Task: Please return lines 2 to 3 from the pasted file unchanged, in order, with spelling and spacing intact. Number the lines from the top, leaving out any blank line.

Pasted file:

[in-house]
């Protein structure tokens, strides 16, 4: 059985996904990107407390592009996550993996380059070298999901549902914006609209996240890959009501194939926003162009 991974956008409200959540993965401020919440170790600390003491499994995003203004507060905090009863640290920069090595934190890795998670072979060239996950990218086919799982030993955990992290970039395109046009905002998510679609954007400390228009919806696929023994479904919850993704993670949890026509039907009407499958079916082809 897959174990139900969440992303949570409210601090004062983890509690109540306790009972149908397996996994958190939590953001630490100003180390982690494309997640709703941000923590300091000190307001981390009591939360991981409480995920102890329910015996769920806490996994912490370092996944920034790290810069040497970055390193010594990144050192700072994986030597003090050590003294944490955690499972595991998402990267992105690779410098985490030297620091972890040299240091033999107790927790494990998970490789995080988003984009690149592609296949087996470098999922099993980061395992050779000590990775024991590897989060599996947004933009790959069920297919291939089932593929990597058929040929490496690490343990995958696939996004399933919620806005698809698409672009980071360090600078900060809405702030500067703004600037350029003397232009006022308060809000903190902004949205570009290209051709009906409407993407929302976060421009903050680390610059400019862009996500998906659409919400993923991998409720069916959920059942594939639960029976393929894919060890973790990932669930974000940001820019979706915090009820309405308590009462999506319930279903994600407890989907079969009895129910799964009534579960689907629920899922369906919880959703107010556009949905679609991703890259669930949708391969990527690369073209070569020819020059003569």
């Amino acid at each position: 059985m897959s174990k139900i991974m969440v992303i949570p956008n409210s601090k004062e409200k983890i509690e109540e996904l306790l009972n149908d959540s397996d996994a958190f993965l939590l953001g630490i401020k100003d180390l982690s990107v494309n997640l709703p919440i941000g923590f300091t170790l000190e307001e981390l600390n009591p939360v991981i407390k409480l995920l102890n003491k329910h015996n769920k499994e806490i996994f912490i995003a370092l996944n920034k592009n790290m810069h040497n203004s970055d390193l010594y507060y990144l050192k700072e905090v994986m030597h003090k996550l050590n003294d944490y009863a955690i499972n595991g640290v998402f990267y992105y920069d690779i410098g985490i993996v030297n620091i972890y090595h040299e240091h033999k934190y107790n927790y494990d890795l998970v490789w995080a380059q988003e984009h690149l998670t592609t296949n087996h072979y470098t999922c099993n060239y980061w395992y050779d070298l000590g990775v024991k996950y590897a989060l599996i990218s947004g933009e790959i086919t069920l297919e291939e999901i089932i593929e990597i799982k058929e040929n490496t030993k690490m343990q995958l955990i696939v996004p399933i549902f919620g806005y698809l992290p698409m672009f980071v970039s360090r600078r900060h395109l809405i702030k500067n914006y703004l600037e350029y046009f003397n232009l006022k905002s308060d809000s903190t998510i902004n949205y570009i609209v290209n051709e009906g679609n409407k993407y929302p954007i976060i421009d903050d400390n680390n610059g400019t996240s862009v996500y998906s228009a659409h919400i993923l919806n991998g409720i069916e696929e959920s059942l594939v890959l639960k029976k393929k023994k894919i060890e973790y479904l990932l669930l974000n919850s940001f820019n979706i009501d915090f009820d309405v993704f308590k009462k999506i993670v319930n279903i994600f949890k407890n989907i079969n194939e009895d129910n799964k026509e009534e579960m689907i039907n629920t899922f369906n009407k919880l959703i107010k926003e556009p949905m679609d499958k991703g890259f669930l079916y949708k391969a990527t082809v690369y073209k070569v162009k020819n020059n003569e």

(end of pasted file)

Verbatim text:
């Protein structure tokens, strides 16, 4: 059985996904990107407390592009996550993996380059070298999901549902914006609209996240890959009501194939926003162009 991974956008409200959540993965401020919440170790600390003491499994995003203004507060905090009863640290920069090595934190890795998670072979060239996950990218086919799982030993955990992290970039395109046009905002998510679609954007400390228009919806696929023994479904919850993704993670949890026509039907009407499958079916082809 897959174990139900969440992303949570409210601090004062983890509690109540306790009972149908397996996994958190939590953001630490100003180390982690494309997640709703941000923590300091000190307001981390009591939360991981409480995920102890329910015996769920806490996994912490370092996944920034790290810069040497970055390193010594990144050192700072994986030597003090050590003294944490955690499972595991998402990267992105690779410098985490030297620091972890040299240091033999107790927790494990998970490789995080988003984009690149592609296949087996470098999922099993980061395992050779000590990775024991590897989060599996947004933009790959069920297919291939089932593929990597058929040929490496690490343990995958696939996004399933919620806005698809698409672009980071360090600078900060809405702030500067703004600037350029003397232009006022308060809000903190902004949205570009290209051709009906409407993407929302976060421009903050680390610059400019862009996500998906659409919400993923991998409720069916959920059942594939639960029976393929894919060890973790990932669930974000940001820019979706915090009820309405308590009462999506319930279903994600407890989907079969009895129910799964009534579960689907629920899922369906919880959703107010556009949905679609991703890259669930949708391969990527690369073209070569020819020059003569």
């Amino acid at each position: 059985m897959s174990k139900i991974m969440v992303i949570p956008n409210s601090k004062e409200k983890i509690e109540e996904l306790l009972n149908d959540s397996d996994a958190f993965l939590l953001g630490i401020k100003d180390l982690s990107v494309n997640l709703p919440i941000g923590f300091t170790l000190e307001e981390l600390n009591p939360v991981i407390k409480l995920l102890n003491k329910h015996n769920k499994e806490i996994f912490i995003a370092l996944n920034k592009n790290m810069h040497n203004s970055d390193l010594y507060y990144l050192k700072e905090v994986m030597h003090k996550l050590n003294d944490y009863a955690i499972n595991g640290v998402f990267y992105y920069d690779i410098g985490i993996v030297n620091i972890y090595h040299e240091h033999k934190y107790n927790y494990d890795l998970v490789w995080a380059q988003e984009h690149l998670t592609t296949n087996h072979y470098t999922c099993n060239y980061w395992y050779d070298l000590g990775v024991k996950y590897a989060l599996i990218s947004g933009e790959i086919t069920l297919e291939e999901i089932i593929e990597i799982k058929e040929n490496t030993k690490m343990q995958l955990i696939v996004p399933i549902f919620g806005y698809l992290p698409m672009f980071v970039s360090r600078r900060h395109l809405i702030k500067n914006y703004l600037e350029y046009f003397n232009l006022k905002s308060d809000s903190t998510i902004n949205y570009i609209v290209n051709e009906g679609n409407k993407y929302p954007i976060i421009d903050d400390n680390n610059g400019t996240s862009v996500y998906s228009a659409h919400i993923l919806n991998g409720i069916e696929e959920s059942l594939v890959l639960k029976k393929k023994k894919i060890e973790y479904l990932l669930l974000n919850s940001f820019n979706i009501d915090f009820d309405v993704f308590k009462k999506i993670v319930n279903i994600f949890k407890n989907i079969n194939e009895d129910n799964k026509e009534e579960m689907i039907n629920t899922f369906n009407k919880l959703i107010k926003e556009p949905m679609d499958k991703g890259f669930l079916y949708k391969a990527t082809v690369y073209k070569v162009k020819n020059n003569e």